Saturday, 26 November 2011

Art Gymnasium

I’ve been invited to be one of a group of artist contributors to a current exhibition ("Atelier Public") in Gallery 3 of the Gallery of Modern Art (GoMA) in Glasgow, due to finish on the 17th January 2012. I’m working in collaboration with a good friend, Peter McCaughey, and so far we’ve spent two afternoons working (playing) in the space and we’re planning to spend a few more before the end of the show.

The exhibition takes the form of an open studio where everyone (both invited artists and general public) is encouraged to create artworks in a freeform accumulating installation. A selection of materials etc. are available and there are various means of display as well as furniture for working, reading and talking. It’s not a new idea but if you know my views on “newness” or “progress” then perhaps you’ll understand why I don’t think this is a significant criticism.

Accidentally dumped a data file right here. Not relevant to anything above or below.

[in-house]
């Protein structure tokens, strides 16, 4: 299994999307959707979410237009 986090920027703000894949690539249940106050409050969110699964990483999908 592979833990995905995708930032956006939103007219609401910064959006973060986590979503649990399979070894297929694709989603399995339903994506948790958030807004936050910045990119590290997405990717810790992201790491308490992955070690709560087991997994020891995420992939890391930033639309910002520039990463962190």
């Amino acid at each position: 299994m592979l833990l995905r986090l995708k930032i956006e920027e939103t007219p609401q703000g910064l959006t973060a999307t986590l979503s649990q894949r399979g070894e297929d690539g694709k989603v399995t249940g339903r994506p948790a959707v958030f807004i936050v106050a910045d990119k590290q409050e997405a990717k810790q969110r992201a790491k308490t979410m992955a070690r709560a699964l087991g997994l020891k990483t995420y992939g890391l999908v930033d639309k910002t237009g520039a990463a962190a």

I heard today that one of the other invited artists was taken aback when they found the space so filled with other people’s work. It’s not surprising really since it’s already bristling with stuff. As a backdrop to anything subtle it couldn’t be worse and I’ve often found myself looking for a quiet spot to photograph things out of the range of other work, so I can certainly see why other artists would be completely put off by this environment. But despite my misgivings I’ve noticed something which seems unexpectedly positive about the whole event. Today I had the realisation that the gallery isn’t a gallery in the conventional sense at all but has been transformed into a kind of creativity gym. People are turning up in surprisingly large numbers and getting stuck in and are genuinely enjoying themselves. They’re staying not for what they can see but for what they can do. And whilst for the invited artists this is unlikely to be a major motivation (because it provides neither a stage nor an isolated garret), for the general public it’s an opportunity to exercise skills that probably haven’t seen the light of day since school.

Perhaps a few more of such workout spaces would be a good thing for the 'creative economy' that we so often hear that we are part of.


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